Can plastic waste be the answer to low-cost housing?

Shoppers worldwide are using approximately 500 billion single-use plastic bags per year.This translates to about a million bags every minute across the globe, or 150 bags a year for every person on earth. And the number is rising. “A plastic bag can kill numerous animals because they take so long to disintegrate. Scientists have identified 200 areas declared as ‘dead zones’ where no life organisms can now grow…” reports Ocean Crusaders.

The sustainable use of resources, the reduction and reuse of waste has become one of the most crucial topics worldwide. Waste from urban areas, domestic or trade, varies considerably from local authority to local authority depending on the socio-economic level of the community. “95% of urban waste is disposed of on landfill sites of which there are about 1200 in South Africa”, according to the Department of Water and Sanitation (DWA). While a number of industrial sectors have made significant progress in implementing recycling systems to reduce waste, sadly in South Africa “there are no effective incentives to encourage all waste producers to adopt cleaner production processes and minimise waste generation”.

Environmental art movements have for many years enhanced the way we observe and interact with nature. Some noteworthy movements include the story of stuff, humans in nature, Oliver Barnett Photography, Our Common Future and the Centre for Civil Society at UKZN headed by Professor Patrick Bond has made exceptional strides in their contribution to environmental research. With the use of recycled waste, natural or renewable resources, these art installations educate the public about environmental problems but often serve a dual purpose by raising awareness on social issues in a particular area. One such project was recently exhibited by German artist Markus Heinsdorff and showcased at one of Cape Town’s hotspots, Green Point Urban Park.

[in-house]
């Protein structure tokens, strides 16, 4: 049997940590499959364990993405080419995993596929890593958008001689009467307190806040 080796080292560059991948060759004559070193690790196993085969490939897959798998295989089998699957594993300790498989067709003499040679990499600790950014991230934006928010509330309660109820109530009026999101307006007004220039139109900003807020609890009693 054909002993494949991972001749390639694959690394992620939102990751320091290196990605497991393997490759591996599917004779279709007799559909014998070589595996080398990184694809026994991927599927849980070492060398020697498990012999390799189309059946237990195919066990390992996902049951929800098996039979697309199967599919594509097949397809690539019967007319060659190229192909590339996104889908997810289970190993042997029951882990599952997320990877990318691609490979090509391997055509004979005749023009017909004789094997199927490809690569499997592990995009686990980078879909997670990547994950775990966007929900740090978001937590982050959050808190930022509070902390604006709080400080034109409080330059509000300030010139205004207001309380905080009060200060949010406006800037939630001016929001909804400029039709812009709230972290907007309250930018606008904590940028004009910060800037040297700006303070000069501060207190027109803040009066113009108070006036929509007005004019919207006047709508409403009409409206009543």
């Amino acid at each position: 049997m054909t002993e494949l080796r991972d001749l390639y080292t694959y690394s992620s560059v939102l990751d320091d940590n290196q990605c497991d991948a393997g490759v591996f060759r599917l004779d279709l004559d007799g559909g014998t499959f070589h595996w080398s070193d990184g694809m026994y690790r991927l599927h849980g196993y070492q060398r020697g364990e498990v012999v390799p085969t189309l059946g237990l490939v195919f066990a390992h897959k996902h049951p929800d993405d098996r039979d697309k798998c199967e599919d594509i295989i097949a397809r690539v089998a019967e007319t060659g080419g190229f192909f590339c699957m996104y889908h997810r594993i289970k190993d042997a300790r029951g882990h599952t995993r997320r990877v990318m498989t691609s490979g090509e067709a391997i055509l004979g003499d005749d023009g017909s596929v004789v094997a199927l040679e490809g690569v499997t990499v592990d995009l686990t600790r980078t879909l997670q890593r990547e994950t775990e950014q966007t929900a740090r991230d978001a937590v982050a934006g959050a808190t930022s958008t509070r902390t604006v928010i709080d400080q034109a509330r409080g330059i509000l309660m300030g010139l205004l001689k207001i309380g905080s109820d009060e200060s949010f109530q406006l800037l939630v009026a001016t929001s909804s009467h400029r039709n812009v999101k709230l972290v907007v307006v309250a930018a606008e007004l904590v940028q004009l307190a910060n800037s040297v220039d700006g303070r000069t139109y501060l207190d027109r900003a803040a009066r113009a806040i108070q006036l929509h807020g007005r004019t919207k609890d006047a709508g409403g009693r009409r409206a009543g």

3ocean-dome “I call it ocean dome” said Heinsdorff.  Ocean dome is an art object made of 50 gabions (metal baskets) in the form of a round tower and filled with plastic bottles.is located at the Biodiversity Showcase Garden Environmental Education Centre, adjacent to Green Point Park. The waste/resource, collected from the Atlantic beaches around Cape Town, consisted of 10 000 bottles, fishing nets, fishing lines and other plastic scraps.

 

The idea of building with waste highlights two important lessons – first, the creative and sustainable up-cycling of waste as an extremely low-cost construction material when new building forms are created. Secondly, “transforming the halo of poverty into a visitor magnet and architectural attraction (with e. g. guided tours, etc) through the creative use of waste in art project” adds Heinsdorff.

 

Markus Heinsdorff is an internationally recognised artist whose installations explore the relationship between Nature and space in different contexts of the world. Using design, architecture and photography, Markus documents the process of developing artistic projects with locally available materials, while exploring possibilities for up-cycling and empowering communities. In 2013, he was the recipient of a Recycling Design Award.

Article originally on FutureCapeTown.com